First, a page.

Saturday, March 10, 2012

The Bombay Sapphire Diet Plan

I must have been very drunk last night, because I lost most of my memory of the party. I don't even remember writing last night's entry. I also lost half a pound in weight, which implies that the perfect diet for keeping yourself thin and trim is a quarter of a bottle of Bombay Sapphire every night and a handful of potato crisps.

Then I went to the toilet and while I don't want to detail my alimentary activities, I have to mention that I managed to gain half a pound back through an activity that would usually involve weight loss. Maybe my scales were a bit hungover.

As a result, it was hard to get started again today; I spent several lacksidaisical hours, flicking through a copy of Discovery magazine, reading terrifying things about enormous reticulated pythons eating bears. And tiger cubs. And orangutans.

Basically, a fifteen metre long python will eat anything it wants, and I'm not going to pick an argument with an enormous reptile.

I'm not sure how a python would do against bullockorsia, the enormous 'Demon Duck of Doom', the world's largest and most dangerous waterfowl. Then again, bullockorsia went extinct millenia ago, so I suppose the python is ahead.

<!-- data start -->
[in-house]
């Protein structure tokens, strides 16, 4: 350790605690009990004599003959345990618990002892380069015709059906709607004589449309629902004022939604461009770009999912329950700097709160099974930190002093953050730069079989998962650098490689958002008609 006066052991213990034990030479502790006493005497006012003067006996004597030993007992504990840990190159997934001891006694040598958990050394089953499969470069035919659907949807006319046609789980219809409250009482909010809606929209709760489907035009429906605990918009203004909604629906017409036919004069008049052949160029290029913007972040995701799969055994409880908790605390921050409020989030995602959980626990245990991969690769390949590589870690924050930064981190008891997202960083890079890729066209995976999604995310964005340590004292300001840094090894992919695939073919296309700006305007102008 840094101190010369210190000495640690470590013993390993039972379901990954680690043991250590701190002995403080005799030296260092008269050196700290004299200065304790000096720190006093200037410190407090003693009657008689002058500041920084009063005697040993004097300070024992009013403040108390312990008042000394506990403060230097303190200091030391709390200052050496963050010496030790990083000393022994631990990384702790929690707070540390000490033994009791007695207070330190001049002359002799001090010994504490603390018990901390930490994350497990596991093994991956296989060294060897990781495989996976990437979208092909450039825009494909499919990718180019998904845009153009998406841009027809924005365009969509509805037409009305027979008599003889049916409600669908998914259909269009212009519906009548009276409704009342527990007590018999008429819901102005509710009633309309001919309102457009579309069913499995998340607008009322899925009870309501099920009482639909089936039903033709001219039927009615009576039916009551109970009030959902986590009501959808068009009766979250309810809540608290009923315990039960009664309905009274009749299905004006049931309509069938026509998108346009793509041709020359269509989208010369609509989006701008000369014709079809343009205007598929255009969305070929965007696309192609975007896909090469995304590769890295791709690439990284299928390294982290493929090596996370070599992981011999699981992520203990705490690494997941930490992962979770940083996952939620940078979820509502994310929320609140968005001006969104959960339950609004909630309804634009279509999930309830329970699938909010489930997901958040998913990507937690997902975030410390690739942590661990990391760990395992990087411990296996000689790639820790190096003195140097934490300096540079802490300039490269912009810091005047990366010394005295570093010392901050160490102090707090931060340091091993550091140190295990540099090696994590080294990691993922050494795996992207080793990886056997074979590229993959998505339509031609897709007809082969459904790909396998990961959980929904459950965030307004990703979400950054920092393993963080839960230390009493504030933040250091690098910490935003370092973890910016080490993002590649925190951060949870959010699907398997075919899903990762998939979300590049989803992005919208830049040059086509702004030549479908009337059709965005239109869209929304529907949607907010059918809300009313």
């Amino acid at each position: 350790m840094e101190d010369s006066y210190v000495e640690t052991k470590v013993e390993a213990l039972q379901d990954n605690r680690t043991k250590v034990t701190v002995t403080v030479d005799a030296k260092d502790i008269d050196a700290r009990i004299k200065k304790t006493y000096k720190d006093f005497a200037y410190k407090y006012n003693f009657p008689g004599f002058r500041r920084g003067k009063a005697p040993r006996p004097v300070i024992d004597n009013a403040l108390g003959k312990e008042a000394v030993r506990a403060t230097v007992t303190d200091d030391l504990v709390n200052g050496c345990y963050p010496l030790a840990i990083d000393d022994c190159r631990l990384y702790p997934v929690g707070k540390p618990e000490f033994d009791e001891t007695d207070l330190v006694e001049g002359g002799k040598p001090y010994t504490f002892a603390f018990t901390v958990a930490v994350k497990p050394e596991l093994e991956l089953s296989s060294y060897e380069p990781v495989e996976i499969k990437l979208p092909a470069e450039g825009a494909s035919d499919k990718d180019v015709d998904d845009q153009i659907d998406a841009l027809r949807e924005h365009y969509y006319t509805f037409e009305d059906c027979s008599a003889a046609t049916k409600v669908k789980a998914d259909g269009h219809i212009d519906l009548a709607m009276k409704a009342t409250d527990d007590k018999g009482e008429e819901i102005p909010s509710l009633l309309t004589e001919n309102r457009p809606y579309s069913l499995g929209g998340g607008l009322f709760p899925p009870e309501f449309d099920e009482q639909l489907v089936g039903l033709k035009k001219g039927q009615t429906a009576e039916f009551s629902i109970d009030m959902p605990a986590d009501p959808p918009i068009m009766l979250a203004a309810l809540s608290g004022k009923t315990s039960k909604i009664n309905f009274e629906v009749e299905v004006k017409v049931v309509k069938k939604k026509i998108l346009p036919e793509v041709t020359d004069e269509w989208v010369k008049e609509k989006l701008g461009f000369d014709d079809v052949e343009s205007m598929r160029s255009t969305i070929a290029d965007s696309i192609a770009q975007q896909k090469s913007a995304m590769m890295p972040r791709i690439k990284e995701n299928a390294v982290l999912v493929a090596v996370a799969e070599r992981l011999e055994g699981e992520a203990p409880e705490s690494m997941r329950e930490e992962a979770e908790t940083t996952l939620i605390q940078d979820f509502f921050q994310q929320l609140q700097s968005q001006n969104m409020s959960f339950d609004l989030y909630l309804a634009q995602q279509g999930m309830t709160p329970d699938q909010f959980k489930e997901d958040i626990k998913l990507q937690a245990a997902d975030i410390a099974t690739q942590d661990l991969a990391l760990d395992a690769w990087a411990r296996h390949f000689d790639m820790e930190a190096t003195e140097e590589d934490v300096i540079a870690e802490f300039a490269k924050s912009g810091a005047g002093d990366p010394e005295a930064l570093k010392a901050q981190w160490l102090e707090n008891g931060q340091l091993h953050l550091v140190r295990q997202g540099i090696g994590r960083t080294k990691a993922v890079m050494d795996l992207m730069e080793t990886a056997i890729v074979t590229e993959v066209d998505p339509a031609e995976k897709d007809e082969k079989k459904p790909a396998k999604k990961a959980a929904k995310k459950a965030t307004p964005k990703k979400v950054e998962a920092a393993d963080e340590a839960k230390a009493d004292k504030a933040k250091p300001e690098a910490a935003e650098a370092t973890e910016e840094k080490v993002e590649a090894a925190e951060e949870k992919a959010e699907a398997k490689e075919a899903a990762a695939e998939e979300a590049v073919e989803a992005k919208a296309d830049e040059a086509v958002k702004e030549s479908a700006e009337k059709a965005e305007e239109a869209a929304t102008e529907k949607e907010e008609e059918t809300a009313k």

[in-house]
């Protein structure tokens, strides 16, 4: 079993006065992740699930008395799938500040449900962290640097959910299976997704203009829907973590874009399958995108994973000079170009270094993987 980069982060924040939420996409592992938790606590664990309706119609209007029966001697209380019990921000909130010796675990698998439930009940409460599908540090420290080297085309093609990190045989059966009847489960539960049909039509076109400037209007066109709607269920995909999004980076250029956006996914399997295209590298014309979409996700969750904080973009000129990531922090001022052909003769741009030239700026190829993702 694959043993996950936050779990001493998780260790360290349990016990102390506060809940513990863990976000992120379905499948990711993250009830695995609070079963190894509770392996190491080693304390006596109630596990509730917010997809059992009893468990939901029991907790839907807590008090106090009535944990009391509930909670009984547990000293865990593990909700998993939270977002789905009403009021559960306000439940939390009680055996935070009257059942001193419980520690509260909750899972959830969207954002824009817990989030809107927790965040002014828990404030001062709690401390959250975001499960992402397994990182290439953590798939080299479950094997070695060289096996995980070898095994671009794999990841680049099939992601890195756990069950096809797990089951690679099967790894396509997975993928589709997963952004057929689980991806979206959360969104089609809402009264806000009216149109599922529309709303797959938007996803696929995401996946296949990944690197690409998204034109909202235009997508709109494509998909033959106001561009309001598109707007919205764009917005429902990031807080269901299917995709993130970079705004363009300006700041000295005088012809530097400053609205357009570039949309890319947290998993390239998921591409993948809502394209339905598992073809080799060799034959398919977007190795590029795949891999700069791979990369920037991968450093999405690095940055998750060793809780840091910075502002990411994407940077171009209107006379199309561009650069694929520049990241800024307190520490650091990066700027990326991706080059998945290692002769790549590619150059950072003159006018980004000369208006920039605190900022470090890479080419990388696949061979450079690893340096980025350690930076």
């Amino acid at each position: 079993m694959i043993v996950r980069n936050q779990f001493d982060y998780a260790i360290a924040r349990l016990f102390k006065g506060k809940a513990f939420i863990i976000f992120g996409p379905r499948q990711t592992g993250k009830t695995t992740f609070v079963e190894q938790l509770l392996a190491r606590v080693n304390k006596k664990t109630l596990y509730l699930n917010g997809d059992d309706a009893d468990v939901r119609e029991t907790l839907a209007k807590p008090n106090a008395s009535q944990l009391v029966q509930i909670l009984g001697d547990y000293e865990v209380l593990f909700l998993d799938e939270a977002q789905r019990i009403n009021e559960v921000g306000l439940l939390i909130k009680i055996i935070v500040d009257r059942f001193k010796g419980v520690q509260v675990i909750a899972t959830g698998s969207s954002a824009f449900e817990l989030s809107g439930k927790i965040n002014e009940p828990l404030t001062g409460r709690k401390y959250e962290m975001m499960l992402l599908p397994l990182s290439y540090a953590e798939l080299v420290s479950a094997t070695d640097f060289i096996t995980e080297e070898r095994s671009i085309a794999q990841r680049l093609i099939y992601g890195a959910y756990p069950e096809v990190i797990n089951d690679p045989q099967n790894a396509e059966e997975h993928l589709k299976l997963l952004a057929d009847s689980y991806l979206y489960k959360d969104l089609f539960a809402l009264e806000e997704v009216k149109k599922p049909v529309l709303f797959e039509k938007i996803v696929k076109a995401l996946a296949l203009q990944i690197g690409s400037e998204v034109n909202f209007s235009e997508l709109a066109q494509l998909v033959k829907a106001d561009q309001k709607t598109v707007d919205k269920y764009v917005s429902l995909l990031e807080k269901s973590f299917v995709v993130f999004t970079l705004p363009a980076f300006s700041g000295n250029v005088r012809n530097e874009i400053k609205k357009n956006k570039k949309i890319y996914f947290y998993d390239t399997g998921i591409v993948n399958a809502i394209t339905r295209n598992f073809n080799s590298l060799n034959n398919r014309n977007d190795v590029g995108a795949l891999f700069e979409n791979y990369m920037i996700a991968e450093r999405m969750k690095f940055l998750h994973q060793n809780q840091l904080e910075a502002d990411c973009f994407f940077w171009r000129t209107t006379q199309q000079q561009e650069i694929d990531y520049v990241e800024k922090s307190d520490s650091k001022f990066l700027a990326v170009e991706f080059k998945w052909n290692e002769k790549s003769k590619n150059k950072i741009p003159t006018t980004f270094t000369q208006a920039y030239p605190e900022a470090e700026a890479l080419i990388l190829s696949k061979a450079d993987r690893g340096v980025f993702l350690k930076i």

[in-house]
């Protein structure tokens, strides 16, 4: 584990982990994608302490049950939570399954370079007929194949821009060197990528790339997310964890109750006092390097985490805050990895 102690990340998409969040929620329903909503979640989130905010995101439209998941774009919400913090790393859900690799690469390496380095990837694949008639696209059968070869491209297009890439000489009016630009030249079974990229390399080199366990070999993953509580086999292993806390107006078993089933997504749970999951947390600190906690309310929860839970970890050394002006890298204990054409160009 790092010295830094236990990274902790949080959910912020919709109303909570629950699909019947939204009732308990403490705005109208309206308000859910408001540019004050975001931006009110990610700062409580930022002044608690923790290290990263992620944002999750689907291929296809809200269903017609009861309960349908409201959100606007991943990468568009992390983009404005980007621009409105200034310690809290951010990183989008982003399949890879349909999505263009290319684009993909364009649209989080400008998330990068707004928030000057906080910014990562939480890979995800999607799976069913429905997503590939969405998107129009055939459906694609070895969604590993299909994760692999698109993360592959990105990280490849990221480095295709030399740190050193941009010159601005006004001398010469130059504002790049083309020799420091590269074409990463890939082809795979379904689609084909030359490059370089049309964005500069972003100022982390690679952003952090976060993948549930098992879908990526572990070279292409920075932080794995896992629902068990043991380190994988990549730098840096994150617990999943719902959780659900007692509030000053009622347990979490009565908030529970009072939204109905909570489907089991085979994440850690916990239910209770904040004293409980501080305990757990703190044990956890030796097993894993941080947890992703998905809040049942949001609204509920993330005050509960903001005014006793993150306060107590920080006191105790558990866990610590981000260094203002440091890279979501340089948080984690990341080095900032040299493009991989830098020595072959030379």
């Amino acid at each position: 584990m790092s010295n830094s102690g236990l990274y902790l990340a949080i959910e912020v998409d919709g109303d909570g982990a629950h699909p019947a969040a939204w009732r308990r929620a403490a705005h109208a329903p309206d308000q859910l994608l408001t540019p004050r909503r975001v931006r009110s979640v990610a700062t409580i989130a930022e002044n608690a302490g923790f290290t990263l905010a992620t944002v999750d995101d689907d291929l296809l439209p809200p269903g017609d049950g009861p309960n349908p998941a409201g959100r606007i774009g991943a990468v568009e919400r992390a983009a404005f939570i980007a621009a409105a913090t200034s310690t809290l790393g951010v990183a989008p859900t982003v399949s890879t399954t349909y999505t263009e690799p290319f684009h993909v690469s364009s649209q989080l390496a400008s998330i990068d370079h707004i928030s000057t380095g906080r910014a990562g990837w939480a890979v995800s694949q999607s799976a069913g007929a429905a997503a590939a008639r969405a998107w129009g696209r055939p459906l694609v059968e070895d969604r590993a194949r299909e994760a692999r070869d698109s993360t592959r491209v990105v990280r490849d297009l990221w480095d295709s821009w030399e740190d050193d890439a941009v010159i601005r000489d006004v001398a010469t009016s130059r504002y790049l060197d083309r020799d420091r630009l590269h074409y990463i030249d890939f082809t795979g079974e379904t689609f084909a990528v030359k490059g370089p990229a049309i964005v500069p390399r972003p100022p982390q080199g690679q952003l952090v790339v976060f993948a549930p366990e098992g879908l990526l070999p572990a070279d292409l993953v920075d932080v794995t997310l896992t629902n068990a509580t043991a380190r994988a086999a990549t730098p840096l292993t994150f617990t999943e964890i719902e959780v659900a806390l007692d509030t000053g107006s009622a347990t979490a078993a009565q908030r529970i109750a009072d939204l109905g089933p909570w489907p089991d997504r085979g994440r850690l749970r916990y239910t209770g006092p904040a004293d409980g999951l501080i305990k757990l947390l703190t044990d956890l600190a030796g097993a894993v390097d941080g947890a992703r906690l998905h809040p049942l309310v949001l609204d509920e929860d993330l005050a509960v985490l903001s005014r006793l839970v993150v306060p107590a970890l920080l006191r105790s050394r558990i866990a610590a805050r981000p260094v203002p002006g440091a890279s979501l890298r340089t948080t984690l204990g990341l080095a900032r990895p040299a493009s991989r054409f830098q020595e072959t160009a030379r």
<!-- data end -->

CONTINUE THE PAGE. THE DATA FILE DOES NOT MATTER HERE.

In the afternoon, I took my wife to the office and got her to work on her CV, while I dubbed the soundtrack on the rabbit video I made last year. A rough cut of the video is here: let me know if you think I need to do a better job of lip-syncing my actors.
Then, because Blogalongabond has reached the Timothy Dalton era, I walked over to one of the many malls of Singapore, and bought a copy of The Living Daylights, which my wife thinks is a stupid name for a film. She can't have been paying attention when we watched Thunderball.

On the way back to the office, I passed Merlion Park. I think "Park" is a bit of a misnomer. Parks usually have trees, greenery, peaceful places to sit. Merlion Park is a paved area with a concrete statue of a made-up animal in the middle, perpetually vomitting water into the sea. Given how serious Singaporeans seem to be, it's strange that they'd commemorate a fictitious creature with a poor understanding of hygiene. I suppose the Merlion isn't hawking lumps of chewing gum into the water, but even so...


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